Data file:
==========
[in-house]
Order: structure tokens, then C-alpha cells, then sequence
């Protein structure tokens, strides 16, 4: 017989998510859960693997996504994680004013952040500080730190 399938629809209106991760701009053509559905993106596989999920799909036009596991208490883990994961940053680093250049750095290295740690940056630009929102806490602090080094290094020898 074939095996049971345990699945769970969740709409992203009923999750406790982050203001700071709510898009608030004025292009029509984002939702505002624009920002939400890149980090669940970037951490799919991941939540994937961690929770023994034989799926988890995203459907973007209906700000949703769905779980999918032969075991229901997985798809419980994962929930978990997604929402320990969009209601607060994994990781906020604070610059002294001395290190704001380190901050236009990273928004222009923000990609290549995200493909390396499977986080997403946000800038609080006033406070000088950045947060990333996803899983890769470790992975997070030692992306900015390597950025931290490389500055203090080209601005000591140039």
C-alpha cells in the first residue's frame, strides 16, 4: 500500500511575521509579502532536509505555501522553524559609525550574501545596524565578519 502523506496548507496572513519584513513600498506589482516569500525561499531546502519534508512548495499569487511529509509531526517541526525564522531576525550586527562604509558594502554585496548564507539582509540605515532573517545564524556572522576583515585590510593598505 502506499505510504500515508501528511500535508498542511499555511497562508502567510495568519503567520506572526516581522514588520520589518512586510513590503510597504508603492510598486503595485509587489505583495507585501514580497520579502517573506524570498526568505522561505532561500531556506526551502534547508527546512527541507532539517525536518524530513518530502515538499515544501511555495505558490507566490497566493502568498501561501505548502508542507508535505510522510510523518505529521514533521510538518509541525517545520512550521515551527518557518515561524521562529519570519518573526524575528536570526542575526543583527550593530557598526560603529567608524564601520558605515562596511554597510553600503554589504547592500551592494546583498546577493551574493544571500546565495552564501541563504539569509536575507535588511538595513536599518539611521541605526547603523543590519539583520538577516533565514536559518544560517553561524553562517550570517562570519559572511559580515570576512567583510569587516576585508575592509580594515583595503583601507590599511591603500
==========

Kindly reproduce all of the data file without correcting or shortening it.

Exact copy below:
[in-house]
Order: structure tokens, then C-alpha cells, then sequence
């Protein structure tokens, strides 16, 4: 017989998510859960693997996504994680004013952040500080730190 399938629809209106991760701009053509559905993106596989999920799909036009596991208490883990994961940053680093250049750095290295740690940056630009929102806490602090080094290094020898 074939095996049971345990699945769970969740709409992203009923999750406790982050203001700071709510898009608030004025292009029509984002939702505002624009920002939400890149980090669940970037951490799919991941939540994937961690929770023994034989799926988890995203459907973007209906700000949703769905779980999918032969075991229901997985798809419980994962929930978990997604929402320990969009209601607060994994990781906020604070610059002294001395290190704001380190901050236009990273928004222009923000990609290549995200493909390396499977986080997403946000800038609080006033406070000088950045947060990333996803899983890769470790992975997070030692992306900015390597950025931290490389500055203090080209601005000591140039």
C-alpha cells in the first residue's frame, strides 16, 4: 500500500511575521509579502532536509505555501522553524559609525550574501545596524565578519 502523506496548507496572513519584513513600498506589482516569500525561499531546502519534508512548495499569487511529509509531526517541526525564522531576525550586527562604509558594502554585496548564507539582509540605515532573517545564524556572522576583515585590510593598505 502506499505510504500515508501528511500535508498542511499555511497562508502567510495568519503567520506572526516581522514588520520589518512586510513590503510597504508603492510598486503595485509587489505583495507585501514580497520579502517573506524570498526568505522561505532561500531556506526551502534547508527546512527541507532539517525536518524530513518530502515538499515544501511555495505558490507566490497566493502568498501561501505548502508542507508535505510522510510523518505529521514533521510538518509541525517545520512550521515551527518557518515561524521562529519570519518573526524575528536570526542575526543583527550593530557598526560603529567608524564601520558605515562596511554597510553600503554589504547592500551592494546583498546577493551574493544571500546565495552564501541563504539569509536575507535588511538595513536599518539611521541605526547603523543590519539583520538577516533565514536559518544560517553561524553562517550570517562570519559572511559580515570576512567583510569587516576585508575592509580594515583595503583601507590599511591603500